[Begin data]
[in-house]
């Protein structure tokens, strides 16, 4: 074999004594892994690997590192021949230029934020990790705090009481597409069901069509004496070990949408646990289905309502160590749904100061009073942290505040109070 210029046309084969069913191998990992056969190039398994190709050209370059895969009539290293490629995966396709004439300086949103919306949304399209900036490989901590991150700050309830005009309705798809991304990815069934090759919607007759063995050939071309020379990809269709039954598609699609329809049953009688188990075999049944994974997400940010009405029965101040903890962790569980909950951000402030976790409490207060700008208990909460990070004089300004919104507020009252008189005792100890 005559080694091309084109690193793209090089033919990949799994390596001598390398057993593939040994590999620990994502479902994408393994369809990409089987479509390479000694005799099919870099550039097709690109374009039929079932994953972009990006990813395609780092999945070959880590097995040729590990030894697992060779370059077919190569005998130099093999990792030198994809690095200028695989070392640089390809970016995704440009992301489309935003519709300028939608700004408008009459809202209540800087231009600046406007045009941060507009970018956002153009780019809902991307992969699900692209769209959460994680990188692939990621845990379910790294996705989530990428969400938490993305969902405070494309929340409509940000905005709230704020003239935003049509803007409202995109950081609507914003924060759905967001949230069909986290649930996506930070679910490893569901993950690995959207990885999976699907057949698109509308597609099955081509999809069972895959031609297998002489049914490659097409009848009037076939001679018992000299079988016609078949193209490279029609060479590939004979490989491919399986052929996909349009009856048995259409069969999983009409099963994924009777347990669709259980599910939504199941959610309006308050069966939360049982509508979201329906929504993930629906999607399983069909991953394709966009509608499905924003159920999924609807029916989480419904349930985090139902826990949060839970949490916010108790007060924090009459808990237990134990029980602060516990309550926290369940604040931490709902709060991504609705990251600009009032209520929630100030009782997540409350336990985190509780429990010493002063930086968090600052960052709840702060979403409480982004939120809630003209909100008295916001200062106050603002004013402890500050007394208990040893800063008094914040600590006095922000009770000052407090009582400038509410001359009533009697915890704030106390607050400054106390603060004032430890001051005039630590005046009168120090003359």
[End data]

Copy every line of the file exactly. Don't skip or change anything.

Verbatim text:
[in-house]
């Protein structure tokens, strides 16, 4: 074999004594892994690997590192021949230029934020990790705090009481597409069901069509004496070990949408646990289905309502160590749904100061009073942290505040109070 210029046309084969069913191998990992056969190039398994190709050209370059895969009539290293490629995966396709004439300086949103919306949304399209900036490989901590991150700050309830005009309705798809991304990815069934090759919607007759063995050939071309020379990809269709039954598609699609329809049953009688188990075999049944994974997400940010009405029965101040903890962790569980909950951000402030976790409490207060700008208990909460990070004089300004919104507020009252008189005792100890 005559080694091309084109690193793209090089033919990949799994390596001598390398057993593939040994590999620990994502479902994408393994369809990409089987479509390479000694005799099919870099550039097709690109374009039929079932994953972009990006990813395609780092999945070959880590097995040729590990030894697992060779370059077919190569005998130099093999990792030198994809690095200028695989070392640089390809970016995704440009992301489309935003519709300028939608700004408008009459809202209540800087231009600046406007045009941060507009970018956002153009780019809902991307992969699900692209769209959460994680990188692939990621845990379910790294996705989530990428969400938490993305969902405070494309929340409509940000905005709230704020003239935003049509803007409202995109950081609507914003924060759905967001949230069909986290649930996506930070679910490893569901993950690995959207990885999976699907057949698109509308597609099955081509999809069972895959031609297998002489049914490659097409009848009037076939001679018992000299079988016609078949193209490279029609060479590939004979490989491919399986052929996909349009009856048995259409069969999983009409099963994924009777347990669709259980599910939504199941959610309006308050069966939360049982509508979201329906929504993930629906999607399983069909991953394709966009509608499905924003159920999924609807029916989480419904349930985090139902826990949060839970949490916010108790007060924090009459808990237990134990029980602060516990309550926290369940604040931490709902709060991504609705990251600009009032209520929630100030009782997540409350336990985190509780429990010493002063930086968090600052960052709840702060979403409480982004939120809630003209909100008295916001200062106050603002004013402890500050007394208990040893800063008094914040600590006095922000009770000052407090009582400038509410001359009533009697915890704030106390607050400054106390603060004032430890001051005039630590005046009168120090003359």